Tea Bowl




Yabe Makoto, Japan


  • Japan

Object Info

This object may or may not be on view currently.

Yabe Makoto, Japan


3.75 in x 6.5 in x 5 in

Gift of the artist, Yabe Makoto, 1993.289

Photograph © Denver Art Museum 2011. All Rights Reserved.


  • ceramic
  • clay


About the Artist

This tea bowl was made in 1993 by Yabe Makoto [YAH-bay mah-KO-toe], a Japanese potter who was born in 1947 in Fukushima, Japan and died in 2005. When asked in an interview why he decided to become a potter, Yabe spoke of an experience he had at the age of 17 when he went to see an art show sponsored by the Japan Art Association. He came across a piece that he said was so beautiful it hit his heart–“a white bowl, just a simple sphere with a few color streaks on it. That piece is still vivid in my memory.” A year later, as he was thinking about his future, he remembered that beautiful bowl and decided he wanted to become a potter.

During that time in Japan, people often chose to follow the traditional profession of their families, so it was unusual for Yabe to pursue pottery rather than become a businessman like his father. Yabe was initially discouraged by his mother and some of his teachers to pursue his love of pottery, but later received support after showing his determination. He went to vocational school for pottery during the day and attended college at night, where he took courses in chemistry so he could learn to make glazes. After graduating, he worked as a potter’s apprentice in Kyoto. He then moved to Boston where he gained quick acceptance from the local ceramic community while still maintaining his Japanese style and roots. Yabe worked as an instructor of ceramics at numerous schools and universities in the Boston area, encouraging his students in their love of pottery.

Yabe believed that to become a great artist, one needs to be curious and childlike, and keep trying new things. In his words, “If you become satisfied with your work, you’re just repeating the same stuff; you don’t go forward.”

What Inspired It

An artist making a tea bowl must think about many things—how the bowl will be used, how it will look and feel in the hands of the host who makes the tea, and how it will look and feel to the guests who drink from it. The base is important because the bowl must sit firmly and not tip over. The lip is important because that is where the bowl will touch the lips of the guests when they drink. The inside is equally important. When the bowl is used, host and guest will see it from all sides, including looking straight into the bowl while drinking. Inspiration may come from the practical aspects of making a bowl easy to drink tea from, but it also must come from a desire to delight the visual and tactile senses of the host and guest as they use the bowl.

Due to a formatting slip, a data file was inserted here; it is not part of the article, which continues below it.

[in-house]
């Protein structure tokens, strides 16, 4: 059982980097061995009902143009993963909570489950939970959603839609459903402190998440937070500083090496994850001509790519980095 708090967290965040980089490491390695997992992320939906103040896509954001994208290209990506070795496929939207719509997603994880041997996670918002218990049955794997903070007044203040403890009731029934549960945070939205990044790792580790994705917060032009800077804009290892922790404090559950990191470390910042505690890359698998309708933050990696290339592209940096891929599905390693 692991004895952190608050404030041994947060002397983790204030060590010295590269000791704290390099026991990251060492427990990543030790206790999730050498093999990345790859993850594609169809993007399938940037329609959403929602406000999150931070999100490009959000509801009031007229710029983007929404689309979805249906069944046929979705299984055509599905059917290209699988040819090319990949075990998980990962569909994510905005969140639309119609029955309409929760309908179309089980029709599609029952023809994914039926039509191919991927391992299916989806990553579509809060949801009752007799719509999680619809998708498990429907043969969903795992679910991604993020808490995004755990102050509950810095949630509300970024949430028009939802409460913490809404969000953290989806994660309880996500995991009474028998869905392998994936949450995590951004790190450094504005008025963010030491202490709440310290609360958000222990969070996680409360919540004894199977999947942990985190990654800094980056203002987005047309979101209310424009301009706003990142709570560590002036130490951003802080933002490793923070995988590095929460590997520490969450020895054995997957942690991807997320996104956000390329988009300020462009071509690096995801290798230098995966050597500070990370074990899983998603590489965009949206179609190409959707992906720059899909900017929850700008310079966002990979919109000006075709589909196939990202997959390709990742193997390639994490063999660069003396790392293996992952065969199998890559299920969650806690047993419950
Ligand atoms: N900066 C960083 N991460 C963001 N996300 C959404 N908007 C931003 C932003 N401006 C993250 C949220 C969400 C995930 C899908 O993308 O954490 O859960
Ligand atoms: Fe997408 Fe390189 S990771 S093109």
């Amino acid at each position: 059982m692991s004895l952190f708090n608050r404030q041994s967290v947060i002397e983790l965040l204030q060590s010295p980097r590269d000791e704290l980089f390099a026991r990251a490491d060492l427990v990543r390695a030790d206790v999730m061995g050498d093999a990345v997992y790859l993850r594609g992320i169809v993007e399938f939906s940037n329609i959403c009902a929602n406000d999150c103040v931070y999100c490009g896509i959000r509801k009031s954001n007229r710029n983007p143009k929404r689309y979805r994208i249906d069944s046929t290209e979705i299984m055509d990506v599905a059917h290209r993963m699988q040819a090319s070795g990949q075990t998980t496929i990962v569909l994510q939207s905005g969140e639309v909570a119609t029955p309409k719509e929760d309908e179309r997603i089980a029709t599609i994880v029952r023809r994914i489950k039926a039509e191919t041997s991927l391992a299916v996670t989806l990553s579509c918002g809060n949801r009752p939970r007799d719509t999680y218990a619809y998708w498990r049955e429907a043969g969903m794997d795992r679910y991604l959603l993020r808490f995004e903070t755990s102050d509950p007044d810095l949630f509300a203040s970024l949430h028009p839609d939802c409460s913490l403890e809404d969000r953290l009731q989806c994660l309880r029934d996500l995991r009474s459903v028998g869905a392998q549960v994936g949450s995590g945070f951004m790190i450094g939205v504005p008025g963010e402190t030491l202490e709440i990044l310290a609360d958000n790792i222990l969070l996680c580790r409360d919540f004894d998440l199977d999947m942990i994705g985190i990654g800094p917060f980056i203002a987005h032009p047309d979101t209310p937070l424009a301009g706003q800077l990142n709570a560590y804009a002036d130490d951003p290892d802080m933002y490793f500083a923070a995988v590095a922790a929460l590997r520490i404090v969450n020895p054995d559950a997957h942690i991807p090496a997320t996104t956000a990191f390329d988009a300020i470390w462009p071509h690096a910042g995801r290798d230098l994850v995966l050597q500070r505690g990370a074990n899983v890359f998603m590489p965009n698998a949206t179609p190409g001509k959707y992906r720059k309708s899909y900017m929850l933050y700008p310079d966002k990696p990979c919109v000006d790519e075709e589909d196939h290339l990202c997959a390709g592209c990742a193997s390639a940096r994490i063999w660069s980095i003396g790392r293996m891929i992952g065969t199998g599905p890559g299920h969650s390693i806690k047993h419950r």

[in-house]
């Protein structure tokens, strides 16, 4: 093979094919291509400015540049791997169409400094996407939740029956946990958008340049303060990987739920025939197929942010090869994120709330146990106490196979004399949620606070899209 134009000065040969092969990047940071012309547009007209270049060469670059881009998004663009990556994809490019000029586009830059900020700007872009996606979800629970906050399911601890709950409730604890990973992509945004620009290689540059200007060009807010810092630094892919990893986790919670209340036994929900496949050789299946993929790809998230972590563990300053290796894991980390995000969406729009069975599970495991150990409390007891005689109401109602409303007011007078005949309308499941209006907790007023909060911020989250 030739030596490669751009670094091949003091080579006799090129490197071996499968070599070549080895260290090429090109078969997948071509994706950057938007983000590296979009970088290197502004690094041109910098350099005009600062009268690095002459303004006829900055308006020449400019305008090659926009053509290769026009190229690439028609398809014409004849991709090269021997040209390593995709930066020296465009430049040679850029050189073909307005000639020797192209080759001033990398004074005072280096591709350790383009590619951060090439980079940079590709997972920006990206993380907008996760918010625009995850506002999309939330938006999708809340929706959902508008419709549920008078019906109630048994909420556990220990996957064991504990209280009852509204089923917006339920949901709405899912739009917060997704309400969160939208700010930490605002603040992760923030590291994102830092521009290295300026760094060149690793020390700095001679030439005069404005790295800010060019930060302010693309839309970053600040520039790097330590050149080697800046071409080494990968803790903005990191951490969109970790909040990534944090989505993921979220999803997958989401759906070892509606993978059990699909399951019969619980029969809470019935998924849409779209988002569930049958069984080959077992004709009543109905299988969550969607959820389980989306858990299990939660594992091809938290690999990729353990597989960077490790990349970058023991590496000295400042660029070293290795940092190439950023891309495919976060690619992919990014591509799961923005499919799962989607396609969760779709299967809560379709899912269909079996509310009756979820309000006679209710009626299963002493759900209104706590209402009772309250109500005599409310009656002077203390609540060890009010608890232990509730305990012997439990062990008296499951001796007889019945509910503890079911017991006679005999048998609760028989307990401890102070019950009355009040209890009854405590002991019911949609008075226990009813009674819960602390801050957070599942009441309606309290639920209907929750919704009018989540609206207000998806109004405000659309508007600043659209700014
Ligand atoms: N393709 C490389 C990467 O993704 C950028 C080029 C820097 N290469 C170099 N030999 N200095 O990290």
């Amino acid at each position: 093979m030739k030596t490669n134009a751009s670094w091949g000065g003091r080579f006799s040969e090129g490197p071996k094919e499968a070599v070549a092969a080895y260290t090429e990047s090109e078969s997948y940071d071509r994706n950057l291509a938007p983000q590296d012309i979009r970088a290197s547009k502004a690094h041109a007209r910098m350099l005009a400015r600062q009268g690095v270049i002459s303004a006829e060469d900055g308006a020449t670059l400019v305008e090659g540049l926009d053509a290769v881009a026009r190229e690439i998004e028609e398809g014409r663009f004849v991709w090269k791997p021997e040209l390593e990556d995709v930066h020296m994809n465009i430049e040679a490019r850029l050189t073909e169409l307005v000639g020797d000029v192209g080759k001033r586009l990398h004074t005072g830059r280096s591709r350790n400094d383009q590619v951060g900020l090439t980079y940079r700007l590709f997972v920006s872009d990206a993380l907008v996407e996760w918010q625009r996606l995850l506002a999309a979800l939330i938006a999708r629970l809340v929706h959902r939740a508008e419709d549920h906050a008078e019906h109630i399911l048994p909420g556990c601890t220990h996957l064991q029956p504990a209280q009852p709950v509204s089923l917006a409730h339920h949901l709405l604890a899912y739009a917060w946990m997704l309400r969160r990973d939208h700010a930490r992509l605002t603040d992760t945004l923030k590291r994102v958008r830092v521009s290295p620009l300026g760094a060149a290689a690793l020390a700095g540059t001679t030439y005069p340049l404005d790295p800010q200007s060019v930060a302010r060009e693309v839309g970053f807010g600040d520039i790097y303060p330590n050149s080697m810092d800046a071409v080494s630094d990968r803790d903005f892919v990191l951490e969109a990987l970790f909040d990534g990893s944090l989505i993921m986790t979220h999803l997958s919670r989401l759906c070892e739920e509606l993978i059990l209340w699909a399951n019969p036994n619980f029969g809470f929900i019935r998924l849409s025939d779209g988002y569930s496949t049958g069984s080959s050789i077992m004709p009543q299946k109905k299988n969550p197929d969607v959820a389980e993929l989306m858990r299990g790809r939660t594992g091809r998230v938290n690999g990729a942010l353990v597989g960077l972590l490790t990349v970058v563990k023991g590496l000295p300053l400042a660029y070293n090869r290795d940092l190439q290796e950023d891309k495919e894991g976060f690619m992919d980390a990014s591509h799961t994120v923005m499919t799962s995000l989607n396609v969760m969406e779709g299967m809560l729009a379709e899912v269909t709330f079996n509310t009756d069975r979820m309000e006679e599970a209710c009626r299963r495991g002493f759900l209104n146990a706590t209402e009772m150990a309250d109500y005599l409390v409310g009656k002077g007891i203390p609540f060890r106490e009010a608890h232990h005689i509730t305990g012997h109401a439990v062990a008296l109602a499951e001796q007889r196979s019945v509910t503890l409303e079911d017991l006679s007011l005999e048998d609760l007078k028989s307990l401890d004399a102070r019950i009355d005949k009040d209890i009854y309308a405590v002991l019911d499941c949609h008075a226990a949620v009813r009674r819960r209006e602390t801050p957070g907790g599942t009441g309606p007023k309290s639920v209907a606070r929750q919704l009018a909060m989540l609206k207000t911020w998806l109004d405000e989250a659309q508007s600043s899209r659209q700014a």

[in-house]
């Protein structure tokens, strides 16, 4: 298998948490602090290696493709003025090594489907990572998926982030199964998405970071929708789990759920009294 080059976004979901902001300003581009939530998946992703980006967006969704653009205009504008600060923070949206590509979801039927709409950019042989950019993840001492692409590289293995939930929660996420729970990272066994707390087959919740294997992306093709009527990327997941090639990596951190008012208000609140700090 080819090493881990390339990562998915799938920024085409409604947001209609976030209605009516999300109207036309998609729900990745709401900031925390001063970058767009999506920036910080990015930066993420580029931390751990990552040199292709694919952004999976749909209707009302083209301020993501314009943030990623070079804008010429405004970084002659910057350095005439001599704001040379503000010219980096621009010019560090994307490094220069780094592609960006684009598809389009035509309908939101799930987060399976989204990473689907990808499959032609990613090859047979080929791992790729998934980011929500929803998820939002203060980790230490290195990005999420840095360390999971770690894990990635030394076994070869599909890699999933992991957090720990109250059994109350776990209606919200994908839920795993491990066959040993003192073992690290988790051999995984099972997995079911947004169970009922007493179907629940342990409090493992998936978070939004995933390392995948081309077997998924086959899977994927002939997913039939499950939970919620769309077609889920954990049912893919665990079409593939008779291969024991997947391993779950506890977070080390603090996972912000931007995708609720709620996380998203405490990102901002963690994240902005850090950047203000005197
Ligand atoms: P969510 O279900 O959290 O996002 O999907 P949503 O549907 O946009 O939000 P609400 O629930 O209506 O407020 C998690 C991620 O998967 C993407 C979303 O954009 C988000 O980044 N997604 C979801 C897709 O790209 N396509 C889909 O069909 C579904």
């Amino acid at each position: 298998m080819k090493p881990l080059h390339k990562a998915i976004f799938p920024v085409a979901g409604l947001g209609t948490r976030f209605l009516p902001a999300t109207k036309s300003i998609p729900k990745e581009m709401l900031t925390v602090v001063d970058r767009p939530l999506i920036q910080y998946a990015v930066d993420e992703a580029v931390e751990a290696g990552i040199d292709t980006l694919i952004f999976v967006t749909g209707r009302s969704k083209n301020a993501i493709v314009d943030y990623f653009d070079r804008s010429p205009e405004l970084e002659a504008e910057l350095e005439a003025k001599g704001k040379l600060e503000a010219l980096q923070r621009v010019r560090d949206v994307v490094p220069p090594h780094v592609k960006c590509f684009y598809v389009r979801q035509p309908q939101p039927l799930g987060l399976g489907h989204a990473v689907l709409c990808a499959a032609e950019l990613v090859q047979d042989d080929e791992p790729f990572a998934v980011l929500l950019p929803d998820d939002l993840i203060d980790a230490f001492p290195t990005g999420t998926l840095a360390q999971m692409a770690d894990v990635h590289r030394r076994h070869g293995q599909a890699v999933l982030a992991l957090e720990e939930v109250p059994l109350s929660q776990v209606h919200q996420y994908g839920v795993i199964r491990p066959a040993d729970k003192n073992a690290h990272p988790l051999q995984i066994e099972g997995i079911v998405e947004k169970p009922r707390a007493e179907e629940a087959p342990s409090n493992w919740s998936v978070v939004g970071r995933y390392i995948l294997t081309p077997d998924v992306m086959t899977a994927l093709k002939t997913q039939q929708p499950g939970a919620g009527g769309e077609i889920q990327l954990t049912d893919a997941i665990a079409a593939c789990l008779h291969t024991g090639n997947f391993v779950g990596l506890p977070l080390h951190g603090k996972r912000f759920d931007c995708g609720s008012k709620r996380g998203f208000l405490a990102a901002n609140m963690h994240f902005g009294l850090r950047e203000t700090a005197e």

The tea bowl is the centerpiece of the Japanese tea ceremony. Traditionally, a tea bowl has no handles and is made to be held in both hands. It is the most active of all tea utensils as it gets passed around to all of the guests. Each guest drinks out of the bowl and examines its shape, color, and texture before returning it to the host. Those who make tea bowls aim at making a bowl that will engage the senses of vision and touch, and small and subtle variations are often prized.

The ritual of serving tea involves a number of specific steps for the host and guests. It can last anywhere from twenty minutes to five hours and consists of two distinct stages, represented by the drinking of thick tea (about the consistency of white Elmer’s glue) and thin tea (about the consistency and frothiness of hot chocolate). Both types of tea are prepared by whisking green tea powder with water, but the powder used to make thin tea comes from plants that are younger than those used for thick tea, and more water is used in the preparation of thin tea.